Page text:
On 31 January 1958, a small group of rocket scientists and engineers awaited the outcome of a rocket launch, which took a US satellite, Explorer 1, into orbit. The signal from the satellite came in eight minutes behind schedule, announcing to the anxious group that all was well. The sounding of its beep marked the commencement of a frenetic space race between the USA and the erstwhile Soviet Union that also resulted in amazing achievements for the scientific community and mankind in general.
It was the launch of the Soviet satellite, Sputnik, a few months earlier, that galvanised the USA into designing and launching its own satellite. The shock of the Soviet success resulted in the United States government handing a 90-day deadline to the US Army and to an unknown research establishment, the Jet Propulsion Lab (JPL), to design and send up its own satellite.
The project was completed in a record time of 84 days, marked by the launch of the Explorer 1 on 31 January 1958.
The launch also marked the debut of a little known research lab based in Pasadena, California, the Jet Propulsion Lab (JPL). The lab has since established itself as one of the premiere space research and applications institutions in the US and the world.
The US Army and the Jet Propulsion Laboratory met the near-impossible deadline by reviving parts and pieces from a project that had been mothballed earlier - Project Orbiter.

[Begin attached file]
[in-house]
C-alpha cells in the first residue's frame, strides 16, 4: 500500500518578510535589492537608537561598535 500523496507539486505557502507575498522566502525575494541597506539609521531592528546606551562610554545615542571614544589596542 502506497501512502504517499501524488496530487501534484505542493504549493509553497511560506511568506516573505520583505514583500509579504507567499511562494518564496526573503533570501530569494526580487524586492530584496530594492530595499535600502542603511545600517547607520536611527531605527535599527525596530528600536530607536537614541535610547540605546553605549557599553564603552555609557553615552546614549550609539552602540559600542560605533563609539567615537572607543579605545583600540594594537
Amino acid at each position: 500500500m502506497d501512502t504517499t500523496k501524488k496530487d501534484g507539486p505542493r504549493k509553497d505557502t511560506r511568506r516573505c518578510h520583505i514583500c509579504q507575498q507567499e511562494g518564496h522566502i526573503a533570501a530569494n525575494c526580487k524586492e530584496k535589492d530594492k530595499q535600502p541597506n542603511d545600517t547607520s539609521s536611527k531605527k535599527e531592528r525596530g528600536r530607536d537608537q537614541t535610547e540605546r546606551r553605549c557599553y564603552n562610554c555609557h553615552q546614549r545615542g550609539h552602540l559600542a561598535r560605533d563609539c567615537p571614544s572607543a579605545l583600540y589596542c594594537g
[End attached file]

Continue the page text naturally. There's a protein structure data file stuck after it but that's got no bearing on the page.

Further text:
This was a project to put a satellite into orbit, which the US Army lost out to the US Navy in 1955. On losing the competition to the US Navy, the Army tried to re-design the rocket as an IRBM, but without any support from the Dept of Defence, eventually mothballed the project.
Meanwhile, two months after the Sputnik launch, the US Navy's attempt to launch a satellite failed when its rocket engine lost power in flight and exploded on the way down. This prompted American newspapers to dub it the "flopnik."
The US Army and the JPL then modified the rocket, being developed for Project Orbiter earlier, by putting on a new fourth-stage motor. The bullet-shaped satellite, Explorer 1, was designed from scratch.
The triumvirate of William Pickering, James Van Allen and the WWII scientist from Nazi Germany, Wernher von Braun, headed the project. While the Army modified the rocket, JPL designed the payload, which had an instrument to detect cosmic rays.
It was this instrument that discovered the radiation belt around the Earth.
Explorer 1 sent back its last signal in 1958 and finally burned up on re-entry into the atmosphere in 1970, after making more than 58,000 loops around Earth.
The launch of Explorer 1 eventually led to many spectacular achievements and failures in space. The JPL, since then, also transformed itself from a military weapons lab into a civilian robotics centre, which is now a part of NASA and run by the California Institute of Technology.